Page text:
Salas’ video statement to the public called on US lawmakers to work toward providing increased privacy protections for federal judges in an effort to make it more difficult for them to be tracked down by disgruntled individuals.
“Two weeks ago, my life as I knew it changed in an instant, and my family will never be the same. A madman, who was targeting me because of my position as a federal judge, came to my house,” she said.
“As federal judges, we understand that our decisions will be scrutinized and some may disagree strongly with our rulings. That comes with the territory, and we accept that, but what we cannot accept is when we are forced to live in fear for our lives because personal information, like our home addresses, can easily be obtained by anyone seeking to do us or our family harm.”
Salas’ video statement also detailed the events that unfolded prior to the July 19 shooting at her New Jersey home. She described the weekend birthday celebration for her 20-year-old son Daniel Anderl as one “filled with love and laughter and smiles.”
“The weekend was a glorious one,” she noted before recalling the moment that the gunman, believed to have been 72-year-old disgruntled lawyer Roy Den Hollander, rang the doorbell and subsequently shot Salas’ son and husband, Mark Anderl.
At the time the doorbell sounded, Salas and her son were in the basement. She stated in the video that “before I could say a word, [Daniel] sprinted upstairs. Within seconds, I heard the sound of bullets and someone screaming, ‘No!’”
“I later learned that this monster who had a FedEx package in his hand opened fire, but Daniel being Daniel protected his father and took the shooter’s first bullet directly to his chest,” she said. “The monster then turned his attention to my husband and began to shoot at my husband, one shot after another.”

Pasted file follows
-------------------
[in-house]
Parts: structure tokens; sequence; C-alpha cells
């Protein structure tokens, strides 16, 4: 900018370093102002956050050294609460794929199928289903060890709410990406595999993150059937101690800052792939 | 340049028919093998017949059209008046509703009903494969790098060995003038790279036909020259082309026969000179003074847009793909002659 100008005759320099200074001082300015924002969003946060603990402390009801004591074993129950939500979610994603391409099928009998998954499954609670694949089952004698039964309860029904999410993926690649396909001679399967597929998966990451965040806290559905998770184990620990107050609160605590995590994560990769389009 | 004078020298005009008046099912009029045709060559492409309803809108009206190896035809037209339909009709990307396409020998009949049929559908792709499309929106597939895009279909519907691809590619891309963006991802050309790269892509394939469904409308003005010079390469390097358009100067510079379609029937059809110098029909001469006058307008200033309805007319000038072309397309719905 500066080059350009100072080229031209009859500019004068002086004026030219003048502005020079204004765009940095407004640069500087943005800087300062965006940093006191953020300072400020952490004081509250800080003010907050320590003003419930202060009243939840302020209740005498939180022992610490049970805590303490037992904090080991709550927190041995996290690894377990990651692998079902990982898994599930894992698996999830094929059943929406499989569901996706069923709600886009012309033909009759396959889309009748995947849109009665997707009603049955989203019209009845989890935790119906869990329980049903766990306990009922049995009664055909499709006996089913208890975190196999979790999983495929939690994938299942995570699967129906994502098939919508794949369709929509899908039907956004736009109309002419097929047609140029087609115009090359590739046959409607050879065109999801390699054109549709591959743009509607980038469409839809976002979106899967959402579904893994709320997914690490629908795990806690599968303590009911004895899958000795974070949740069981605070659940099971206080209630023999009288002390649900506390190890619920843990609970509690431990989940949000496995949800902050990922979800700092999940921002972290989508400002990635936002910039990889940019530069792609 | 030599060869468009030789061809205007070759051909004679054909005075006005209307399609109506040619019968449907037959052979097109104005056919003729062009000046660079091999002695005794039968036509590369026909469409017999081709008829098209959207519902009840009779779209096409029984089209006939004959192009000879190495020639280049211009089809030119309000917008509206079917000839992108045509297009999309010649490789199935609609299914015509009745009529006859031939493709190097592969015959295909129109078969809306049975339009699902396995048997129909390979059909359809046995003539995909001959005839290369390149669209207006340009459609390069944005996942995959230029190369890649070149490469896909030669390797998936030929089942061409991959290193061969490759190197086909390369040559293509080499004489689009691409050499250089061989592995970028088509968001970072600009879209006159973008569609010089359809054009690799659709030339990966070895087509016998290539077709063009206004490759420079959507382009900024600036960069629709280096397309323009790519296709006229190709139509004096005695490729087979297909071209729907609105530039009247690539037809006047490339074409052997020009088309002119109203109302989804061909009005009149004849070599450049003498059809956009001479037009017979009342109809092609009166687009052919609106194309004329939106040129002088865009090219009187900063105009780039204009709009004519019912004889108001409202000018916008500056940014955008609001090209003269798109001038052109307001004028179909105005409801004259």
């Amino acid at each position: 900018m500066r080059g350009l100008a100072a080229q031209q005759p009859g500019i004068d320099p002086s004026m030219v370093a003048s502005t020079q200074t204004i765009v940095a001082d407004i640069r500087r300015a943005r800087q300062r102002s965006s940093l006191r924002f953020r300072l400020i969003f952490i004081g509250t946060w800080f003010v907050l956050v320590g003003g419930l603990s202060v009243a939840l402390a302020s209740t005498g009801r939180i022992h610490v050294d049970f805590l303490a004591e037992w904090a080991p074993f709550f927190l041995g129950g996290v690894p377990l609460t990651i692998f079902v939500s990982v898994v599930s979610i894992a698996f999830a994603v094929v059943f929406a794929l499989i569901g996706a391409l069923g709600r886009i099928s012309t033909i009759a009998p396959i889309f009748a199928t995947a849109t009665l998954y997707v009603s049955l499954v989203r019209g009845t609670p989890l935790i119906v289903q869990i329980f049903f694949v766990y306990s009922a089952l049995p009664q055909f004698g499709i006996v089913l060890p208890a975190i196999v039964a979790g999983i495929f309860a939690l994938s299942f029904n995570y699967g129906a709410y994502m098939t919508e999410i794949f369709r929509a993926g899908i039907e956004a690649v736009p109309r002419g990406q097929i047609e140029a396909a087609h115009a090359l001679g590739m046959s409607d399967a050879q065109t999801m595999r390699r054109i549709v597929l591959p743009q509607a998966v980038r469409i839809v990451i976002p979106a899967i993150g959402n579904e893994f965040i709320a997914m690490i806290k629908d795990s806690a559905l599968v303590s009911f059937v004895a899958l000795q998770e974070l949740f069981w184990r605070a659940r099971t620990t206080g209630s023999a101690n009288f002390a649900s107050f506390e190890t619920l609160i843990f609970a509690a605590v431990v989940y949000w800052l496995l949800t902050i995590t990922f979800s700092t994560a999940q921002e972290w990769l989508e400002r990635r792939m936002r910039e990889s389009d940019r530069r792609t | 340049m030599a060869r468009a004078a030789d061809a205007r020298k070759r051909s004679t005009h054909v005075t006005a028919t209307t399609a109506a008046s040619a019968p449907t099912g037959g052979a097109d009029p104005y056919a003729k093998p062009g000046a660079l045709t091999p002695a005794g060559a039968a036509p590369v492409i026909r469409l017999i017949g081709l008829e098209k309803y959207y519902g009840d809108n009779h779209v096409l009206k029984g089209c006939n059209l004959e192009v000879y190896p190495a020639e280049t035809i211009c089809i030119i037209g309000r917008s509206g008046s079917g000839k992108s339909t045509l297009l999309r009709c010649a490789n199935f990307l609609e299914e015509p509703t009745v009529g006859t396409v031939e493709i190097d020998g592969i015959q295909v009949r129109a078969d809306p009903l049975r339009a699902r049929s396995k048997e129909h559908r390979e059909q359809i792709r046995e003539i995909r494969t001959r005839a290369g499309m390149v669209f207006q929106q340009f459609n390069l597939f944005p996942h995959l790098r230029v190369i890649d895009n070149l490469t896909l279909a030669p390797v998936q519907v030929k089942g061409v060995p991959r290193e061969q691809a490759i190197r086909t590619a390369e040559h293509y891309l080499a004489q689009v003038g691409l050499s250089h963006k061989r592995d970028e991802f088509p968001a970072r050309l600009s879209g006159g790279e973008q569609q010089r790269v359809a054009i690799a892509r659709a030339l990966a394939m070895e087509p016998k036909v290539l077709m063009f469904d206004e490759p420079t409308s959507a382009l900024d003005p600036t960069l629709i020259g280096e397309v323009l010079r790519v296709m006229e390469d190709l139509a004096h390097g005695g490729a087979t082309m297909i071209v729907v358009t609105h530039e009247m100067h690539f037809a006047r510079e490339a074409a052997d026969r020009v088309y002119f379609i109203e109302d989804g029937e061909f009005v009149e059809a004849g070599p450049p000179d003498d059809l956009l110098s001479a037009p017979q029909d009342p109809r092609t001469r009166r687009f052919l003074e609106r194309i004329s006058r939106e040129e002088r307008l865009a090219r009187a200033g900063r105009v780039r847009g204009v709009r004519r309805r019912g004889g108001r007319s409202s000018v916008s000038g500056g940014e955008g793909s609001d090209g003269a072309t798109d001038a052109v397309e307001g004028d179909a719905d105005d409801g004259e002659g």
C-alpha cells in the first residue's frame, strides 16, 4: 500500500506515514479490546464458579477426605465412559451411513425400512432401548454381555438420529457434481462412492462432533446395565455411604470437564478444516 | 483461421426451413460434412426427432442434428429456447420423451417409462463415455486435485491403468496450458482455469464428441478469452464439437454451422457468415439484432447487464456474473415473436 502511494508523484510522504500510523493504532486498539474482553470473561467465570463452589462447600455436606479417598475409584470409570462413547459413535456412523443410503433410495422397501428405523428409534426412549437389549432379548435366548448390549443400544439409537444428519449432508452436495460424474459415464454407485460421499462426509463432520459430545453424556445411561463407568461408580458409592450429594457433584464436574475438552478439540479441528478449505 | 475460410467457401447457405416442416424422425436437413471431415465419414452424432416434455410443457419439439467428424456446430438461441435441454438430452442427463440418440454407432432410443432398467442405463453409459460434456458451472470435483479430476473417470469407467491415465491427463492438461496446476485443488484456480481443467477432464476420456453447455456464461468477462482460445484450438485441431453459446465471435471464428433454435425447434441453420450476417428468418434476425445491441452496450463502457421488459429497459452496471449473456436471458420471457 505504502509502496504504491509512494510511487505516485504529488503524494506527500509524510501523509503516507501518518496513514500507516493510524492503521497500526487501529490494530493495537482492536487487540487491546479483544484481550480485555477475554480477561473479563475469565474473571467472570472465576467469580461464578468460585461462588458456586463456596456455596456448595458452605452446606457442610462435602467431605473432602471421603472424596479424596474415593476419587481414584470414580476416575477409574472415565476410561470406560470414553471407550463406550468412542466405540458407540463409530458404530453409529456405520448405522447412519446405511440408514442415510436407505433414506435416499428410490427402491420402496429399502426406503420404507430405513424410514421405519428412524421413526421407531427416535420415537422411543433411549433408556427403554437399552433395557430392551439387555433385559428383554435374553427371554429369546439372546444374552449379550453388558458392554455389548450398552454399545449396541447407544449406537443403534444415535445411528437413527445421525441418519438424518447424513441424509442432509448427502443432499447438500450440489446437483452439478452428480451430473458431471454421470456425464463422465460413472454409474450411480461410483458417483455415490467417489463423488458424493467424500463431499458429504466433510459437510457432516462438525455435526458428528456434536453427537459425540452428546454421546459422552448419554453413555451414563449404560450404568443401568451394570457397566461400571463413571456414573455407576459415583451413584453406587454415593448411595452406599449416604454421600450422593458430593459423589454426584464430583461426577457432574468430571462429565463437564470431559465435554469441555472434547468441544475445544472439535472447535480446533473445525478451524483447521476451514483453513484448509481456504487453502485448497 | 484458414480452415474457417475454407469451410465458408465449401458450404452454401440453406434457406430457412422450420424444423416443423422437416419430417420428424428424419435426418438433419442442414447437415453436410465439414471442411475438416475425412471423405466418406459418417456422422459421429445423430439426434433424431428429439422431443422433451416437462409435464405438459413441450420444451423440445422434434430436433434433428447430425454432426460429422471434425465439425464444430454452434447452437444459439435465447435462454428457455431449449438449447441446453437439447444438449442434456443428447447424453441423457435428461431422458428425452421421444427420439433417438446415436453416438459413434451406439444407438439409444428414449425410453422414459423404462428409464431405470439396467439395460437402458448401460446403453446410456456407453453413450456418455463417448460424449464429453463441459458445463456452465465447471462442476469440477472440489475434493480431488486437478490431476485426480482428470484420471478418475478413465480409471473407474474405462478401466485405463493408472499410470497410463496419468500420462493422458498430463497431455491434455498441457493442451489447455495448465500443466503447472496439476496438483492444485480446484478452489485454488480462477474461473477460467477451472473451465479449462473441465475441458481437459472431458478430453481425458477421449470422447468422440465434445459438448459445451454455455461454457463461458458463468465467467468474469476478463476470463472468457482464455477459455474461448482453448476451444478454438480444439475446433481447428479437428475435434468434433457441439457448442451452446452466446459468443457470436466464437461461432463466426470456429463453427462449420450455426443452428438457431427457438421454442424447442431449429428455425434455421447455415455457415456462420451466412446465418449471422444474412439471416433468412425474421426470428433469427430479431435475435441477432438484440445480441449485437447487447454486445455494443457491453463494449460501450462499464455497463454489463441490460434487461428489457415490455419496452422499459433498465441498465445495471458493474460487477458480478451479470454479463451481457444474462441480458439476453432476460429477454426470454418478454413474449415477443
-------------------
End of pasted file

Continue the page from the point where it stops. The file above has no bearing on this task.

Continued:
Mark was shot three times, once each in the right side of his chest, the left side of his abdomen and his right forearm. “While my husband is still in the hospital recovering from his multiple surgeries, we are living every parent's worst nightmare - making preparations to bury our only child, Daniel,” she said.
Salas stated that the gunman “had a complete dossier on me and my family,” knowing full well where the family lived and attended church in New Jersey’s North Brunswick area.
“My son’s death cannot be in vain, which is why I am begging those in power to do something to help my brothers and sisters on the bench. Now, more than ever, we need to identify a solution that keeps the lives of federal judges private,” she said.
Although Salas did acknowledge that the matter would be a “complicated issue,” Sen. Robert Menendez (D-NJ), who recommended Salas for the federal bench ahead of her 2011 appointment, revealed Monday during a news conference on an unrelated topic that he was drafting legislation on protecting judges.
“If a federal judge has to worry that his or her decisions at the end of the day could cause a loss of the life of a loved one, then I’m not sure how that full independence - even when one works hard to maintain it - can ever be achieved,” Menendez said. “No federal judge should have to worry about the writs that they issue, the decisions that they make.”
Following the shooting, an investigation found that Den Hollander had died by a self-inflicted gunshot wound. A search of his rental car revealed that he had a list of more than a dozen potential targets that included Salas and three other female judges.
According to the New York Times, Den Hollander, an avowed men’s rights activist, is alleged to have targeted Salas because she failed to move fast enough on a lawsuit that he’d filed earlier. The Times has also indicated that in Den Hollander’s manifesto, the lawyer vowed to challenge “feminazis.”
Den Hollander, who was the only suspect in the New Jersey shooting, has also been named as a person of interest in the July 11 killing of lawyer Marc Angelucci; Den Hollander was allegedly infuriated after a federal court in Texas ruled in Angelucci’s favor in a case similar to one Den Hollander had filed.